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'Samrat Ashoka'-The Great

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Introduction and birth:

In the history of India, two kings have been given the title of Great, one of them is Ashoka the Great and the other is Akbar the Great. Interestingly, not a single Hindu king in Hindu-dominated India got this title. Although Ashoka was a follower of Sanatan (hindu) religion in his early life, he later converted to Buddhism. Ashoka, the third emperor of the Maurya dynasty of India. He was born in 304 BC. Samrat Bindhusara (2nd emperor of maurya dynasty and Queen Dharma was his parents. The most famous ruler of the Mauryan Empire was Emperor Ashoka. He was one of the most powerful kings of the ancient Indian subcontinent. His reign lasted from 263 BC to 232 BC.

Samrat Ashoka

Education and Become a warrior:

Emperor Chandragupta, the founder of the Maurya dynasty, Ashoka was the grandson of Maurya founder. Dharma, the daughter of a Brahmin priest, was known as Subhadrangi or Janapadakalyani. Ashoka was deprived of much of his rights due to his mother's position.His only younger brother was a coward and several honest brothers. From an early age, Ashoka began to have a talent for weapons as well as education.

Ashoka's father Bindusara, impressed by his wisdom and skill, appointed him as the ruler of Abanti. Ashoka quickly became an excellent warrior and prudent politician. His influence in the Maurya army continued to grow day by day. As a result, Ashoka's honest brothers became jealous and began to fear that Bindusara would nominate him as the heir to the throne. Emperor Bindusara's eldest son Sushima Bindusara requested that Ashoka be sent from the capital Pataliputra to quell the revolt in Takshila province. Sushima wanted Ashoka not to return alive from Takshila.But the people there welcomed Ashoka instead of attacking him and the revolt ended without any fighting. After Sushima became more apprehensive about this incident.

Ascend the throne:

Suspicious Sushima continues to persuade Bindusara against Ashoka. At this time Ashok went to Kalinga and married the daughter of a fisherman named Kaurayaki. Meanwhile, a revolt broke out in Ujjain province. Emperor Bindusara summoned Ashoka to the capital Pataliputra and sent him back to Ujjain to quell the revolt. Ashoka was wounded in battle and was served by Buddhist monks. It was there that Ashoka first learned about the life and teachings of the Buddha. The following year, Emperor Bindusara became seriously ill and nominated Sushima as his successor. But due to her authoritarian behavior, Sushima became an unpopular figure among the ministers. A team of ministers led by Radhagupta called on Ashok to take power.

After the death of Bindusara in 262 BC, Ashoka invaded Pataliputra. Defeated and killed his other brothers including Sushima. Of the brothers, only the younger brother survived the tragedy. He ascended the throne four years after taking power.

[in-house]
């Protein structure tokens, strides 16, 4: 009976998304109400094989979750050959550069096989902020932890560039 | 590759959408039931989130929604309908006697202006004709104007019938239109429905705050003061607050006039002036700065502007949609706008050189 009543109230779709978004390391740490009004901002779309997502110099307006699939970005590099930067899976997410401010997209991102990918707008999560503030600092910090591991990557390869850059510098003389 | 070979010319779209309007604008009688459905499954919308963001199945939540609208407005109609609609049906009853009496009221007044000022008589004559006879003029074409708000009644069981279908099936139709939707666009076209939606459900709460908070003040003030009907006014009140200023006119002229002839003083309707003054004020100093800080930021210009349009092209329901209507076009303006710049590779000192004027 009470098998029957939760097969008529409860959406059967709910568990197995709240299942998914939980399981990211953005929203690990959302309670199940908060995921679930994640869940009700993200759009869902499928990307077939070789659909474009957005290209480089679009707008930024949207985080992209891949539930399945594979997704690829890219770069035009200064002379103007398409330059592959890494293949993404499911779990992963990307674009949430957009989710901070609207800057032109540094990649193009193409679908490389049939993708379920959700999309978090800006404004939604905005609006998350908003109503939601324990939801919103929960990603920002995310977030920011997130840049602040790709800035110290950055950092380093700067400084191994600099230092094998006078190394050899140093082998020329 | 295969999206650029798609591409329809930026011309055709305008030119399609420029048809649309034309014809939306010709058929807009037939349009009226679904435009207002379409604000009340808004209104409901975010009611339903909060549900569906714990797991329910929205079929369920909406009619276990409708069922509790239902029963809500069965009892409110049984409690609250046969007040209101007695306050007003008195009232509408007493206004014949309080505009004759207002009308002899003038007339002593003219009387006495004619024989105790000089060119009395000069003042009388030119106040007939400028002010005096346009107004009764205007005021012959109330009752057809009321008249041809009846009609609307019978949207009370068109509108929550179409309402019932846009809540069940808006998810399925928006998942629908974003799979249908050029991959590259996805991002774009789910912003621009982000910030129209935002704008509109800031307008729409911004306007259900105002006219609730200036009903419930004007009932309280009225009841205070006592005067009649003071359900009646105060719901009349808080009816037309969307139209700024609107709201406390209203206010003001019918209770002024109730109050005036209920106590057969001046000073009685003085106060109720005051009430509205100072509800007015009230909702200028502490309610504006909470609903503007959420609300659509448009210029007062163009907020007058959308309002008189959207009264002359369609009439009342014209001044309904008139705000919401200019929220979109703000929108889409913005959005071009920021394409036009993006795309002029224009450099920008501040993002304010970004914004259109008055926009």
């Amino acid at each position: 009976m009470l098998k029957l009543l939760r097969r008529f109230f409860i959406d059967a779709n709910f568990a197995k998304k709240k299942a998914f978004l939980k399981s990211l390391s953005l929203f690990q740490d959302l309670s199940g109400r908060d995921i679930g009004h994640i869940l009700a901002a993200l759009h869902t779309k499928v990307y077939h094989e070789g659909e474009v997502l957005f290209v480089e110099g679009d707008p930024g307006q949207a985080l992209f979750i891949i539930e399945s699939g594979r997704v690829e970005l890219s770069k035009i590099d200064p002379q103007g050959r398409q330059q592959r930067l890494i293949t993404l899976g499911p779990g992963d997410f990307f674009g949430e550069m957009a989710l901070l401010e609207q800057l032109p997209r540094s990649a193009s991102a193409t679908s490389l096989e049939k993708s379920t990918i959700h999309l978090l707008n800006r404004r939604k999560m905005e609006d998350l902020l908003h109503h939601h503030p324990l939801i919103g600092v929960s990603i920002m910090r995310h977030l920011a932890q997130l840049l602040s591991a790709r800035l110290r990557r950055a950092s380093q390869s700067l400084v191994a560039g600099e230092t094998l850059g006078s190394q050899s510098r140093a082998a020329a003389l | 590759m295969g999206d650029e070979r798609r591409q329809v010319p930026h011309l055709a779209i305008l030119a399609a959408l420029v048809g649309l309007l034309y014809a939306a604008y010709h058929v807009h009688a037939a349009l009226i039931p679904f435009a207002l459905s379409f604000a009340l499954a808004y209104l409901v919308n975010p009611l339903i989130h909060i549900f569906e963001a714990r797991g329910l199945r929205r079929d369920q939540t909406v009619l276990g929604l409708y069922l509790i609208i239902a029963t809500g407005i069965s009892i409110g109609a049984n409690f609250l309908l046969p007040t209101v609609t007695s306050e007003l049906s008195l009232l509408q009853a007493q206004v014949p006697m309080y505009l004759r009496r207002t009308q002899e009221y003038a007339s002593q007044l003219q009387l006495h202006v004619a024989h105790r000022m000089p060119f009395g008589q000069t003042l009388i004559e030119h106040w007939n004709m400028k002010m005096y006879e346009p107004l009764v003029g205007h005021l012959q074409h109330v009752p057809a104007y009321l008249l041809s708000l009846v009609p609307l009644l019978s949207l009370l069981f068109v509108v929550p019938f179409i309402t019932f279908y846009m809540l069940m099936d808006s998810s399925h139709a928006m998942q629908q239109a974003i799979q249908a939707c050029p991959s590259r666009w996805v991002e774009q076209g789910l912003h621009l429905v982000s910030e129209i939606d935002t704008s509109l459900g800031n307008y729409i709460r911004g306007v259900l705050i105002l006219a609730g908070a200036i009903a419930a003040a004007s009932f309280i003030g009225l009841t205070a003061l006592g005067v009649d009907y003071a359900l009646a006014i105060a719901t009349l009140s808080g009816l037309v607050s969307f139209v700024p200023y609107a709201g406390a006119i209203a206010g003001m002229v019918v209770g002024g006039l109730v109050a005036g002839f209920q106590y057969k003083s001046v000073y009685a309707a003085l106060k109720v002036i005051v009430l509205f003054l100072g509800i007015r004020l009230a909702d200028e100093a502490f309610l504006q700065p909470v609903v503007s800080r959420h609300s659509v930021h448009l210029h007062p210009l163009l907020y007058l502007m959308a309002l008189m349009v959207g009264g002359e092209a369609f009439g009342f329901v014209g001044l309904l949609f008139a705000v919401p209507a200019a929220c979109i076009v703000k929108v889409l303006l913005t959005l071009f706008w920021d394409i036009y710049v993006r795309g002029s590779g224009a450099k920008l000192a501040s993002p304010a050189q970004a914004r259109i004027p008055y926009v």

Spreading kingdom and kalinga War:

After taking power, Ashoka focused on expanding his empire and engaged in fierce fighting. The war lasted for about eight years. At this time the Mauryan Empire extended east-west from the Iran-Afghanistan border to Burma. He conquered the whole of South India except Ceylon (present day Sri Lanka).

The only kingdom outside his empire was Kalinga (present day Orissa). Ashoka attacked Kalinga in 265 BC and the battle of Kalinga had a significant impact on his life. Ashoka won the battle but the whole province was looted, destroyed and thousands of people were killed. The next morning after the conquest of Kalinga he set out on a state tour and saw nothing but ruins. Faced with the consequences of war, for the first time he felt intimidated by his cruelty. When Pataliputra returned, he saw the same situation. At this point he was ashamed of his past work and vowed never to get involved in the war. He devoted himself entirely to Buddhism.

Ashoka's religion and propaganda:

Ashoka was a devotee of Buddhism and Jainism. However, his preaching and way of life was dominated by Buddhism. Ashoka introduced pilgrimage instead of pilgrimage. He associated the pilgrimage with the giving of gifts to the devotees, the preaching of the Buddha's words and the conversion of people through various teachings.

In order to inspire the common people to Buddhism, he recorded the words and advice of the Buddha in various places of the kingdom (on the hills, on the stone pillars, in the mountain caves). He created the terms Rajuk, Yut and Mohapatra for religious propaganda. They preached Ashoka's theology. He also appointed an employee called Dharmamahapatra so that the common people would not be oppressed by the royal officials.

Last Life:

He died in 232 BC. Ashoka and his glorious reign are associated with the richest times in the history of India and as a tribute to his biased philosophy. Ashoka's Dharmachakra has become an important part of the Indian national flag. Ashoka's Lion Pillar, the symbol of the republic, is adapted to the Indian capital.

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Comments

Wow that's a good Article actually, keep writing like this ❤️

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2 months ago

This is a very nice article,very detailed information.Thanks!

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2 months ago

Very informative 🤗

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2 months ago